Avoid the media that is labelled as suitable for music CDs. These blanks are optimized for compatibility with burners attached to hi-fi systems. They may — or may not — perform correctly in a computer- controlled environment. Realistically, they should fail; after all, they are designed for systems whose burn speeds are well below current specifications in the computer arena.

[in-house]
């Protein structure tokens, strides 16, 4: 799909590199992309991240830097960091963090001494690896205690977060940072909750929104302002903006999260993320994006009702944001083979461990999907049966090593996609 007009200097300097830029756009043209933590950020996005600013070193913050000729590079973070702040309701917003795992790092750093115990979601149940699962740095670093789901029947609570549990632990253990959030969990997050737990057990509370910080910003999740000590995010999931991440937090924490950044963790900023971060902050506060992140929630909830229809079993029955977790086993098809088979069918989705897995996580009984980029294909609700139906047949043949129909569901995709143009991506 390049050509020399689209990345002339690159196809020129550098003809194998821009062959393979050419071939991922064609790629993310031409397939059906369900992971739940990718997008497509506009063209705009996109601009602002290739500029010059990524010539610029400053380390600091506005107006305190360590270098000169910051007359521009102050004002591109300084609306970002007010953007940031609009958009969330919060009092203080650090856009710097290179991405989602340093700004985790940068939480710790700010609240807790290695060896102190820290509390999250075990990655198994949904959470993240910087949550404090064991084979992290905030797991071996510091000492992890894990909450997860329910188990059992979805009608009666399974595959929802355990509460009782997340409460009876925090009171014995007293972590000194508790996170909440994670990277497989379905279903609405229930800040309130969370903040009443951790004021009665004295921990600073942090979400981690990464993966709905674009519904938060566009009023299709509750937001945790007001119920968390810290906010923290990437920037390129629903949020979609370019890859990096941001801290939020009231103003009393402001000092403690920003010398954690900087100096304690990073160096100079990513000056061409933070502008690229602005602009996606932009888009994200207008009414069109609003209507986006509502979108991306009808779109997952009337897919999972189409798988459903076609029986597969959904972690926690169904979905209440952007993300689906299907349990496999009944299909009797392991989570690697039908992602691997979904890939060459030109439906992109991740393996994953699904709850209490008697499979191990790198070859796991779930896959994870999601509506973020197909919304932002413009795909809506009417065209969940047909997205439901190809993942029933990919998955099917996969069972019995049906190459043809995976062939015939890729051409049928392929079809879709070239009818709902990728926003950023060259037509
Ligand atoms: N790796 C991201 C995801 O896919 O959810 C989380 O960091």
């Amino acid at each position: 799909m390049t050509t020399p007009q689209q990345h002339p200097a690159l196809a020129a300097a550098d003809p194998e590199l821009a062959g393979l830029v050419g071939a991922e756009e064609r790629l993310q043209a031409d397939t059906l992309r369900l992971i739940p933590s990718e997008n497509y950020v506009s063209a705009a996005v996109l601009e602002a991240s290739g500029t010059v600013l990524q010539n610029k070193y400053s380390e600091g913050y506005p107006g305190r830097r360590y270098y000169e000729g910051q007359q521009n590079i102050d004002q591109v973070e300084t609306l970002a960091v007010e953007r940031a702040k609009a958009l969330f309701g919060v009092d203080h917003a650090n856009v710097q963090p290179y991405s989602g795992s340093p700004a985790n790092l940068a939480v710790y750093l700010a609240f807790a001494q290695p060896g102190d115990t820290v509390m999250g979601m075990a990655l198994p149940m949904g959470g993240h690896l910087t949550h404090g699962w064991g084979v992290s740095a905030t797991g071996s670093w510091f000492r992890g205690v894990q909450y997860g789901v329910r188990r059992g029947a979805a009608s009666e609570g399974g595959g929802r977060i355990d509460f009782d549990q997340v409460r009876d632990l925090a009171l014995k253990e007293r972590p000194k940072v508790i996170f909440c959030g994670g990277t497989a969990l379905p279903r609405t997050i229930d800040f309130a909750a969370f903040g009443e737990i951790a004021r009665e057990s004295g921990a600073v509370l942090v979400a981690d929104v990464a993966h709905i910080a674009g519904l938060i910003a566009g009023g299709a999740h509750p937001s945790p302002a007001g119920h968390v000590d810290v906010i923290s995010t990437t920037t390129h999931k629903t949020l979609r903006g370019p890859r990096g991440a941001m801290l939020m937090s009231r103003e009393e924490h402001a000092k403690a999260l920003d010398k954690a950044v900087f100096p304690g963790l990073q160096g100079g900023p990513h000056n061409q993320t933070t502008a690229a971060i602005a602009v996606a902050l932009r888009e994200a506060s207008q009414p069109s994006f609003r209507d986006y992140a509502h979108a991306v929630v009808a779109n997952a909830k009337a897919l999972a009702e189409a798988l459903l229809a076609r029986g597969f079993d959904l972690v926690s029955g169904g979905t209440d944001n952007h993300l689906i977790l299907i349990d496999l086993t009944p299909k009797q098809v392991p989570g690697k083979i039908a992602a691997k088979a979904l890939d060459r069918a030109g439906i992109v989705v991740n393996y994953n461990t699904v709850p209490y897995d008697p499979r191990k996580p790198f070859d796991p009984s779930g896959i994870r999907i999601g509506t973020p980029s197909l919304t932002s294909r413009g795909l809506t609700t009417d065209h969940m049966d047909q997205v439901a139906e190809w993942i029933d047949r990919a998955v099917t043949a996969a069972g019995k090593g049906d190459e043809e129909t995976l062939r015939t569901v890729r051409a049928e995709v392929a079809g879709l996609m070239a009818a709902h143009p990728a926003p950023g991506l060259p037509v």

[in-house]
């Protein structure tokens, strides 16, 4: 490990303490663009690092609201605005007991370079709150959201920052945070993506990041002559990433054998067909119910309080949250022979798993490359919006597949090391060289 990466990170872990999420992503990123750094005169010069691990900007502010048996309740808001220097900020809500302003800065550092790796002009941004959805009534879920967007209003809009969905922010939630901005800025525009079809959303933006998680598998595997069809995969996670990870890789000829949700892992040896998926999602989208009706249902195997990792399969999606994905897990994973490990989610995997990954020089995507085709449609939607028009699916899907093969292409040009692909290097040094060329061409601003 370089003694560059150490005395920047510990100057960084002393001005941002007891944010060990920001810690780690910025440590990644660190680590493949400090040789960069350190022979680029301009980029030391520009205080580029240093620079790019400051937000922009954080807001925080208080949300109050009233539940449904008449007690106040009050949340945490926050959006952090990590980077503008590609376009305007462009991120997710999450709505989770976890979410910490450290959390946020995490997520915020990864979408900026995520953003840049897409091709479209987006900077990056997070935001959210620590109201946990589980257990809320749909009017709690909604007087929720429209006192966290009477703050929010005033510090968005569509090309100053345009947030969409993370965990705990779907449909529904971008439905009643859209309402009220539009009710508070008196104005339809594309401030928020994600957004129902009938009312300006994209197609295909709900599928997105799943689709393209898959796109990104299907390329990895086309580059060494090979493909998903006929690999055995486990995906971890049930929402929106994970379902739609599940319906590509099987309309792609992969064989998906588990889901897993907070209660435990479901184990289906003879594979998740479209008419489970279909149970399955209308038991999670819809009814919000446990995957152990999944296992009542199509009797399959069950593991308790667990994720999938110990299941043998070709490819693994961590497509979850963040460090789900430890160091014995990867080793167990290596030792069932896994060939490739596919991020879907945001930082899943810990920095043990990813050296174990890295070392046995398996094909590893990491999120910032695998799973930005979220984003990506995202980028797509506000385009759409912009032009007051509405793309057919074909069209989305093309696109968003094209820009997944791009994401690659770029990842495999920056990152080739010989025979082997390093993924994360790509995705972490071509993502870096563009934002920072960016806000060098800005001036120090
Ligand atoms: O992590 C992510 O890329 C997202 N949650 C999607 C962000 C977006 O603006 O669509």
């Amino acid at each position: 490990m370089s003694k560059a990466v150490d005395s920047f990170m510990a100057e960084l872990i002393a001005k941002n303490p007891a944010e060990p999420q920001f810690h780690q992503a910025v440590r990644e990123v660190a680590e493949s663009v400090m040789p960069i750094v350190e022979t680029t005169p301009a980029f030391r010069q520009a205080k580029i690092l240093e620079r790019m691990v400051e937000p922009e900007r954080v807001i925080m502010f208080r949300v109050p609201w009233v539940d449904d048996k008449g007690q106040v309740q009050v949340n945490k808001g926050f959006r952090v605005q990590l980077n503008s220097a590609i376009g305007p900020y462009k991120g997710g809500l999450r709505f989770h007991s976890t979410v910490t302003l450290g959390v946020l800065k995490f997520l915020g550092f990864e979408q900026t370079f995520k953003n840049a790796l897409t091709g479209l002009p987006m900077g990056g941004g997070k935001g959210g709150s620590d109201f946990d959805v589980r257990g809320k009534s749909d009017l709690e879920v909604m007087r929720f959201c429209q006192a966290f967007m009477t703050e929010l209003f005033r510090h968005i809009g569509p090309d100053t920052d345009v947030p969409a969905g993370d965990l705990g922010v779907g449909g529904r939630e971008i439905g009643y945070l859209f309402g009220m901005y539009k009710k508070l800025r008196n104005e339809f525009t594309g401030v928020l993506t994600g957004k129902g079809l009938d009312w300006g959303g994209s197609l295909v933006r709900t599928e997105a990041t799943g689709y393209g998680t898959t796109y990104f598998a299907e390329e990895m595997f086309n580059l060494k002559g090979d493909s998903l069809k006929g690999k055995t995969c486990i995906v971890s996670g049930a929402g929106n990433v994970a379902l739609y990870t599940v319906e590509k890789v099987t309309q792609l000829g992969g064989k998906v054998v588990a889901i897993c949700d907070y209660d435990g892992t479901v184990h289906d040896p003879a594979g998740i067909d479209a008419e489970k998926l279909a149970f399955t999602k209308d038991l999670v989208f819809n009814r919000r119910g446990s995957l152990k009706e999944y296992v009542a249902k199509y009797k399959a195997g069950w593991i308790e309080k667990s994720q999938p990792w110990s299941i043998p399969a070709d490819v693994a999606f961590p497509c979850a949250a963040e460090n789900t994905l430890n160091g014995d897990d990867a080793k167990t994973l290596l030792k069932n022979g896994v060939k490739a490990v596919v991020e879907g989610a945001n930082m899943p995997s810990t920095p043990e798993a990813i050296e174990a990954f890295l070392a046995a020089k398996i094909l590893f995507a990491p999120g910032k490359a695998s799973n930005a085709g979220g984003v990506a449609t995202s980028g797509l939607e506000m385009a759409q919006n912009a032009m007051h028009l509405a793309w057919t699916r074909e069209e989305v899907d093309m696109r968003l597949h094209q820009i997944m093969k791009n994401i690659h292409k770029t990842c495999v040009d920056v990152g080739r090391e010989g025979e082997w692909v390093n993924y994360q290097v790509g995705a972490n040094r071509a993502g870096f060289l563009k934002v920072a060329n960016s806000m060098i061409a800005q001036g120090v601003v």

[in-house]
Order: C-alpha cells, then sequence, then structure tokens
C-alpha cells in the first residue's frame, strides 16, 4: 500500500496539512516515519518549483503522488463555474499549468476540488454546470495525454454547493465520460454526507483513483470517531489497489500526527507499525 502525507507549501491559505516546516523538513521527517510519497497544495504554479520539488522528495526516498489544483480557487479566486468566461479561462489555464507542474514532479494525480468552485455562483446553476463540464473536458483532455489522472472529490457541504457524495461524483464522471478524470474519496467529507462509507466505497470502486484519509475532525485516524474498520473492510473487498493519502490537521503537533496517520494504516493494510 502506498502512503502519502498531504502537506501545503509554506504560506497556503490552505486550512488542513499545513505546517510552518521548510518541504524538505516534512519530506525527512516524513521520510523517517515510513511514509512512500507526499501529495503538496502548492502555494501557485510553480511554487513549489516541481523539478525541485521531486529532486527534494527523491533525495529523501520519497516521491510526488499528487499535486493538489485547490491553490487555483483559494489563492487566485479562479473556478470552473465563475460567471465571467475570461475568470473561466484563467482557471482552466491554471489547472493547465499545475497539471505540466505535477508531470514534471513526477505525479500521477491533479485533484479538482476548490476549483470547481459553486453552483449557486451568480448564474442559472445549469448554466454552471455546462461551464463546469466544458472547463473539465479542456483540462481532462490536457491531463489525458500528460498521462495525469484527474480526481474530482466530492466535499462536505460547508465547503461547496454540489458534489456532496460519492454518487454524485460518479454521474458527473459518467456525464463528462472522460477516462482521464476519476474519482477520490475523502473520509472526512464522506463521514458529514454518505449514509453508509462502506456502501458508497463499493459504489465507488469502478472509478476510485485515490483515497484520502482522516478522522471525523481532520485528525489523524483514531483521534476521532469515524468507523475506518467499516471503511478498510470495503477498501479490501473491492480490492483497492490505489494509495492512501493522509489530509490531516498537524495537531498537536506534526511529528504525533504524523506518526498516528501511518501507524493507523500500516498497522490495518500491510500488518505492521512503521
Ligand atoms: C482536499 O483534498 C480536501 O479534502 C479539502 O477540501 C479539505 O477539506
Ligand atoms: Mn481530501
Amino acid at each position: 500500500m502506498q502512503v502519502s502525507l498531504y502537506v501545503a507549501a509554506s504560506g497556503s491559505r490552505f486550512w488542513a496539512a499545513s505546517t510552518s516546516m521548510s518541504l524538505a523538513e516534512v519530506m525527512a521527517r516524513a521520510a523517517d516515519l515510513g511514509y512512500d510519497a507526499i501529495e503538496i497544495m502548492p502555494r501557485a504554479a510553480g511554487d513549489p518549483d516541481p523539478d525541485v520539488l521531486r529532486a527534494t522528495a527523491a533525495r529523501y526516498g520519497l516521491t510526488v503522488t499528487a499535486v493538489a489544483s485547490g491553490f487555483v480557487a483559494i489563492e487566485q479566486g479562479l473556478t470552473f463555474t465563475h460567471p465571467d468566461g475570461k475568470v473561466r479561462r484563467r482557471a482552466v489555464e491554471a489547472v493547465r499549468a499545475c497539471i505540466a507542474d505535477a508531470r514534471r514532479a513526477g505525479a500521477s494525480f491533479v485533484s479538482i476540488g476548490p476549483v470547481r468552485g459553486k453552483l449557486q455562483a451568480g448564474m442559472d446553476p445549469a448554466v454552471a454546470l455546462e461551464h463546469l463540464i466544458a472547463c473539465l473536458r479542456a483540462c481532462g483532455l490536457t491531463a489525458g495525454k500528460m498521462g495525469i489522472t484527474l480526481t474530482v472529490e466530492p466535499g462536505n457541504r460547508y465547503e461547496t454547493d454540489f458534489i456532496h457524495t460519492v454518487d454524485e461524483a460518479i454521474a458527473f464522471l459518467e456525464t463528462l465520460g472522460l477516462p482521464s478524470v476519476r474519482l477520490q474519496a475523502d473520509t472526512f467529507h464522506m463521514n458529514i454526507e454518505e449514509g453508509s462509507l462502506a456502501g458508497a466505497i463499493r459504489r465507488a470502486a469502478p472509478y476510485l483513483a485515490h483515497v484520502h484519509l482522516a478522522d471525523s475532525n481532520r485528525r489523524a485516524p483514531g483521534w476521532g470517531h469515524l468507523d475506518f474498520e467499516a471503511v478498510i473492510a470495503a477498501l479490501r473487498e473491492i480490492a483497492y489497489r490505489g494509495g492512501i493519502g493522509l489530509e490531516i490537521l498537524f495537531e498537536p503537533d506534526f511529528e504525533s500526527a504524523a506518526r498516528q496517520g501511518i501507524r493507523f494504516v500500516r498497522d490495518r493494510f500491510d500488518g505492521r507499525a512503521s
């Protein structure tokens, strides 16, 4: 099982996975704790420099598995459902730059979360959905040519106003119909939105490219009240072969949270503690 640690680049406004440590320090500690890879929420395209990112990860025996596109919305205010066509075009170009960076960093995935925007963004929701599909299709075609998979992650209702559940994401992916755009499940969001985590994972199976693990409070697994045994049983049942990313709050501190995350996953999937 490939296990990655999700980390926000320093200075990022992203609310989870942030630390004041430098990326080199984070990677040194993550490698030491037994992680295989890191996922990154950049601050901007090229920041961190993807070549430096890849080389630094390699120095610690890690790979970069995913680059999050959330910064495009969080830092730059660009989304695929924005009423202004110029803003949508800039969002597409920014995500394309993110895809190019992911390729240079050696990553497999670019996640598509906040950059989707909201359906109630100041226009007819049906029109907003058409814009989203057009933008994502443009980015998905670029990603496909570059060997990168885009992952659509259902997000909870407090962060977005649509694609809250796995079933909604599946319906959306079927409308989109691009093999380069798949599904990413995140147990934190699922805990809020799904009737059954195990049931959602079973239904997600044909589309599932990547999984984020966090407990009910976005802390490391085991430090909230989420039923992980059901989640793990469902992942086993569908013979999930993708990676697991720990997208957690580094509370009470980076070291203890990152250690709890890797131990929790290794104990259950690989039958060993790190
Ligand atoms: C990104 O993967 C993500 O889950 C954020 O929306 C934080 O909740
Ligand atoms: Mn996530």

I am reluctant to burn any media to its full capacity. I prefer a cushion — to err on the side of caution if you will — of a few megabytes. Earlier burner models may not support the 700 MB/80 minute media that is available (despite your burning software’s capabilities). If in doubt, restrict your archives to less than 650 MB (you can use the 700 MB capacity media, however). Similarly, overburning is a complicated routine that requires hardware/firmware support, compatible software and suitable media. Some makes and models perform well; others are decidedly flaky. No manufacturer will go on record to support this: I wonder why? While it may be initially successful, there is some suspicion about data longevity compared to similar, non-overburnt media. Theory aside, consider this dilemma: should you ever have to replace the burner that made these overstuffed marvels will your new burner be able to read them?